Militants' quick training in Pakistan poses problem to intelligence agencies
- 'Fast turnaround' militants are able to stay below radar before returning home to launch attacks, analysts say
Caption: Militants training in Pakistan's Waziristan area near the border with Afghanistan. Photograph: Saood Rehman/EPA
Western security officials are worried about a wave of so-called "fast turnaround" volunteers who travel to Pakistan and obtain training from militant groups so quickly that they escape detection before returning to their home countries to launch attacks.
Analysts say the unprecedented speed with which new militants are being accepted for training by groups such as al-Qaida poses major problems for intelligence services as such individuals are likely to stay "below the radar".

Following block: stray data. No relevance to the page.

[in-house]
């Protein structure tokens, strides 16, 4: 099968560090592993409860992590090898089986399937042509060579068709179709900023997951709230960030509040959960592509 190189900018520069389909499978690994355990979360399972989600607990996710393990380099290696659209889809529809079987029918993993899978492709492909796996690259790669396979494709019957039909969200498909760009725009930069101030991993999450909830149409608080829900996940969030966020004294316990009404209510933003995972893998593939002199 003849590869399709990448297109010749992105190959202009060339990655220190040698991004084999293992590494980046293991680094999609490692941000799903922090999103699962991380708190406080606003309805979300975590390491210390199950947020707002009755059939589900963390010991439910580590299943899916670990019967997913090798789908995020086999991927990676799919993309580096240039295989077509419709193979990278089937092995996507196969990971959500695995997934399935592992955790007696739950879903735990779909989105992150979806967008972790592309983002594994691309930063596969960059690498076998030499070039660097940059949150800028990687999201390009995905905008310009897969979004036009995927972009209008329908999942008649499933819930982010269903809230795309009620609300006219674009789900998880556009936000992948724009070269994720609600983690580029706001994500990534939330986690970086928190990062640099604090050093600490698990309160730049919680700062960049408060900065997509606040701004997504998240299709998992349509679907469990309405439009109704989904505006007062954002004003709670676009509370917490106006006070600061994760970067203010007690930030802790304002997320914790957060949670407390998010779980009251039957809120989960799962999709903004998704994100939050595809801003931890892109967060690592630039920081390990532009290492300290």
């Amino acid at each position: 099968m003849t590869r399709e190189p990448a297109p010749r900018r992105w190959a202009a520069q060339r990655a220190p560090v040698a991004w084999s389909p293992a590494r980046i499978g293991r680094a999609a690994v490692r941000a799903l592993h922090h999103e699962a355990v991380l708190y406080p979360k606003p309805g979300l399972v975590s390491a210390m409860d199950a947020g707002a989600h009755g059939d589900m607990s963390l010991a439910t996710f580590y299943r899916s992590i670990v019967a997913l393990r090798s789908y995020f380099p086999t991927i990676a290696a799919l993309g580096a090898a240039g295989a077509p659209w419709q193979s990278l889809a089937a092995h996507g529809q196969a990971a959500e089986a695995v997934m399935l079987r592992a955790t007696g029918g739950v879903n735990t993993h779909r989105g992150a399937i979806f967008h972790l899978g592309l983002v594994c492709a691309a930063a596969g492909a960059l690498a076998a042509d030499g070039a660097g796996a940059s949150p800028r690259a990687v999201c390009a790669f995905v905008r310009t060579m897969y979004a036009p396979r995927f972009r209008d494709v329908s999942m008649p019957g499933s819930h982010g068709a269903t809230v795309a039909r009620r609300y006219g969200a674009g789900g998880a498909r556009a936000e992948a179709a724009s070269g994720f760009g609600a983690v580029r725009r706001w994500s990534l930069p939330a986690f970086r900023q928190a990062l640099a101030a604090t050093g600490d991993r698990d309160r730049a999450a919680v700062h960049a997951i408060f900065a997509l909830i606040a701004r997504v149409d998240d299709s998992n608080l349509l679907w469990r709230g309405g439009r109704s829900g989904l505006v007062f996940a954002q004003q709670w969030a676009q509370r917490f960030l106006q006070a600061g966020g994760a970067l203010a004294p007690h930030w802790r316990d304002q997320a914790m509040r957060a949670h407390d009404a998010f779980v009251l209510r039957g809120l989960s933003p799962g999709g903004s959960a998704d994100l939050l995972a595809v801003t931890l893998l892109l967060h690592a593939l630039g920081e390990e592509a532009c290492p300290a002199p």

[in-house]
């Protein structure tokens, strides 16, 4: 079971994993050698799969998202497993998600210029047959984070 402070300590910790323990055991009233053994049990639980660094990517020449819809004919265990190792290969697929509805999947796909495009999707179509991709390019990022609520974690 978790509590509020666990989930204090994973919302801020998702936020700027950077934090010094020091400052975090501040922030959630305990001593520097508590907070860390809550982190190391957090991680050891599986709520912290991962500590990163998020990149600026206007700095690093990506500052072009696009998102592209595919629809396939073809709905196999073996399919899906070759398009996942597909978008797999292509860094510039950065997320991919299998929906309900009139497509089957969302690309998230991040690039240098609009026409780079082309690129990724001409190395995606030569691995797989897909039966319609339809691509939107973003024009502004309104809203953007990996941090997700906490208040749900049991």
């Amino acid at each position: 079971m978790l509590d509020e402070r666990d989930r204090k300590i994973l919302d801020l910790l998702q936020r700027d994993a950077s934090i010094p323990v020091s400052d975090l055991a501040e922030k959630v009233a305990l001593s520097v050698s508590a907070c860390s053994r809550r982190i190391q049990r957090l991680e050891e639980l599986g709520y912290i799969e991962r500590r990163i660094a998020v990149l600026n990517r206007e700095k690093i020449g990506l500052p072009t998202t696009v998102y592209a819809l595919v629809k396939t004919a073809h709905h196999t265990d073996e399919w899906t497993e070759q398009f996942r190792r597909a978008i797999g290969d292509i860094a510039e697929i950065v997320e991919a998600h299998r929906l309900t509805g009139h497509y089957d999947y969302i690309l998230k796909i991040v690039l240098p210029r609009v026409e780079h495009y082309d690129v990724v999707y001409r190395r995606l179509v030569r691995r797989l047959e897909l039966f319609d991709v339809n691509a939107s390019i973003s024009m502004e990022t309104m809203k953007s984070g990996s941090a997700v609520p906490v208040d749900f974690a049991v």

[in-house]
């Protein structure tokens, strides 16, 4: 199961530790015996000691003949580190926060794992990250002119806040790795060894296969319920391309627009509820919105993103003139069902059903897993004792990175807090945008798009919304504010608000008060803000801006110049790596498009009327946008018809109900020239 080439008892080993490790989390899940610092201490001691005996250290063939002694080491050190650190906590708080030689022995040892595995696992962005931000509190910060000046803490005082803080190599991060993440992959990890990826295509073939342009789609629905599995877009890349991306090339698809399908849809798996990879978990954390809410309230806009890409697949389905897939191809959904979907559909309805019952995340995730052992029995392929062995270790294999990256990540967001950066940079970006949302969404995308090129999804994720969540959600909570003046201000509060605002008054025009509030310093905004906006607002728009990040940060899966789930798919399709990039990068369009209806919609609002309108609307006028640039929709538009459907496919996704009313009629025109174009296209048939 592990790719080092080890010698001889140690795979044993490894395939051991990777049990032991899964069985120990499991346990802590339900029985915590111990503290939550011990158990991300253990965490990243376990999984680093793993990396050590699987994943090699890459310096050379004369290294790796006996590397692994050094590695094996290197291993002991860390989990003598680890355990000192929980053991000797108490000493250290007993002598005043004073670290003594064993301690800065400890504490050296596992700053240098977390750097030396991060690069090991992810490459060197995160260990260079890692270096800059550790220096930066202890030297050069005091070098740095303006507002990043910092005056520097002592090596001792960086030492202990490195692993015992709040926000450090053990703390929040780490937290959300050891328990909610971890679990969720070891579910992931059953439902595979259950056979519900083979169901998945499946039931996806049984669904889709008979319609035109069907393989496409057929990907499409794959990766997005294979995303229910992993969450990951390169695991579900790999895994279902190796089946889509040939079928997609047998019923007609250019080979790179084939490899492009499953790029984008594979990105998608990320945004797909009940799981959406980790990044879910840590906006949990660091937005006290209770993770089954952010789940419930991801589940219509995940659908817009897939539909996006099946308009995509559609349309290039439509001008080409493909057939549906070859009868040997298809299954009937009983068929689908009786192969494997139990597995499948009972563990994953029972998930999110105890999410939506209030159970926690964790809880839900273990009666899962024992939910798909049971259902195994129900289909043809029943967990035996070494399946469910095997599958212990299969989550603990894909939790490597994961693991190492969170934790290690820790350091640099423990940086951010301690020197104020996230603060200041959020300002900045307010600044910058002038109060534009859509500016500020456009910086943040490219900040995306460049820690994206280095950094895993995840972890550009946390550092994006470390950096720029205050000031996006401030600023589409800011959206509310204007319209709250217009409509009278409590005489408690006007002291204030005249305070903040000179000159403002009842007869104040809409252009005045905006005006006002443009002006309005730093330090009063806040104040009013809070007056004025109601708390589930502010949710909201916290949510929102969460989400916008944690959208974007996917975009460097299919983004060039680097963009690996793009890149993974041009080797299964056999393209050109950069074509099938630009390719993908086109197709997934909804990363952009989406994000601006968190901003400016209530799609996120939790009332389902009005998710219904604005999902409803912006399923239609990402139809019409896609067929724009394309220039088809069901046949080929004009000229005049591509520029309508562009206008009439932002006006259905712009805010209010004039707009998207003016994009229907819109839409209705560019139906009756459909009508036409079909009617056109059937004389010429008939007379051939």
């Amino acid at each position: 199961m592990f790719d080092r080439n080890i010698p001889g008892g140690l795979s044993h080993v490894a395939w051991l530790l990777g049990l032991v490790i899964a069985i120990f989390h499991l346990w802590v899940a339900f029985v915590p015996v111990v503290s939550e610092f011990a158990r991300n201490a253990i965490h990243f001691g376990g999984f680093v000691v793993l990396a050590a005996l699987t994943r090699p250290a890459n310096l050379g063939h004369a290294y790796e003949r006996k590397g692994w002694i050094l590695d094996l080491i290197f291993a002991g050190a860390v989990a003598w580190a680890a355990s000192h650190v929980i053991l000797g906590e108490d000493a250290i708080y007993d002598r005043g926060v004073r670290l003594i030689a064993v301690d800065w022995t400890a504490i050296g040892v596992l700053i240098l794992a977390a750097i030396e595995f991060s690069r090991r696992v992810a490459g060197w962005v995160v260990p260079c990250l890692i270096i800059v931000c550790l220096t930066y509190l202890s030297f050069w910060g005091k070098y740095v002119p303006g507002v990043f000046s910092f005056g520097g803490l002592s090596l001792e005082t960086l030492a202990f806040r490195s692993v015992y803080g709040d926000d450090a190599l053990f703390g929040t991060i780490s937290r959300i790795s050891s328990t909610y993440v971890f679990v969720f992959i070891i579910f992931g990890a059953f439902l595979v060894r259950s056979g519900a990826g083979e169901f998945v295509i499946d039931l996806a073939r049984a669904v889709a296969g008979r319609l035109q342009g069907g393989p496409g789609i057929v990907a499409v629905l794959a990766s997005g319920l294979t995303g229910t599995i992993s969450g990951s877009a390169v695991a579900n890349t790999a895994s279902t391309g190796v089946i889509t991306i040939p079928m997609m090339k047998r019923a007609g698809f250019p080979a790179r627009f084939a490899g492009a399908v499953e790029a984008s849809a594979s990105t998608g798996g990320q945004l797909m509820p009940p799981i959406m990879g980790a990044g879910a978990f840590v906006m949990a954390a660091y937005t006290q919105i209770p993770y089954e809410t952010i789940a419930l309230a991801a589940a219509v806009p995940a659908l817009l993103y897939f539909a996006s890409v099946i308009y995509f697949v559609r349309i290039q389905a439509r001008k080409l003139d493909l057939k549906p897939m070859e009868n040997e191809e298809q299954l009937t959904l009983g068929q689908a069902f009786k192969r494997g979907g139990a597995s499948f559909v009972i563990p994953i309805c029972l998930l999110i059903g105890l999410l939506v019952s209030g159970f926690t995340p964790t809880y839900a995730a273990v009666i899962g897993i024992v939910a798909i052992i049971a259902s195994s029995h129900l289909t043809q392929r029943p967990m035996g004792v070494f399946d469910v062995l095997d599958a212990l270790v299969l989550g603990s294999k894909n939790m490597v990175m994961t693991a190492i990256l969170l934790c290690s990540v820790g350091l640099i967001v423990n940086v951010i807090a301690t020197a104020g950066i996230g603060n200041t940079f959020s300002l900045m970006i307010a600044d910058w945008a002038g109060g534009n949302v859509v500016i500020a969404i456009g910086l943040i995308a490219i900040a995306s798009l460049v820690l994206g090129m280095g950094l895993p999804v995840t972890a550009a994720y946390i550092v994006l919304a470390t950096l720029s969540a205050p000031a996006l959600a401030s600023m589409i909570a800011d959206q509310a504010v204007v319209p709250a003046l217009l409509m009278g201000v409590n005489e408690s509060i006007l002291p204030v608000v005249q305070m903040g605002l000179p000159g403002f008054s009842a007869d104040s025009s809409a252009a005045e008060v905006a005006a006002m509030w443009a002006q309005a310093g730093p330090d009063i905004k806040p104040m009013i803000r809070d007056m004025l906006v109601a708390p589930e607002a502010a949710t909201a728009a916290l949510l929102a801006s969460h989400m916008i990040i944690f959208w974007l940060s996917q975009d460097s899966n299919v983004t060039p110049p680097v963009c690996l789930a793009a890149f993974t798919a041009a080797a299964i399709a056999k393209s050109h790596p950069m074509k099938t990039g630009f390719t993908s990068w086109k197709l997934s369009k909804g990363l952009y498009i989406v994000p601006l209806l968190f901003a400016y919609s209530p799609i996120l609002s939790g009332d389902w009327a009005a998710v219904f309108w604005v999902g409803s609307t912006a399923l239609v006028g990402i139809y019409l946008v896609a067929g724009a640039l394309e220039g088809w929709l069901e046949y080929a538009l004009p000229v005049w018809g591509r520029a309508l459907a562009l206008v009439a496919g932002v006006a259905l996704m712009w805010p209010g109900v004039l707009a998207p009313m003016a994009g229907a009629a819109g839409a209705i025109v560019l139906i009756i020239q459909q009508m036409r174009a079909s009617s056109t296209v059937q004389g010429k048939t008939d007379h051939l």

The fears have been reinforced by one recent episode when, security sources say, British volunteers arrived in the southern Pakistani city of Karachi, found their way to a religious school that has a reputation as a gateway to militant groups and, though they appear to have had no references, were within days participating in a training course run by al-Qaida or a linked extremist organisation in the rugged tribal zone along the frontier with Afghanistan.
After only a short stay in Pakistan, the volunteers had returned to the UK. Previously volunteers would have had to travel with reliable references from individuals known and trusted by extremist groups in Pakistan and would spend weeks "in quarantine" before being accepted. Frequently they would be tested in combat or in other ways to ensure they were not spies.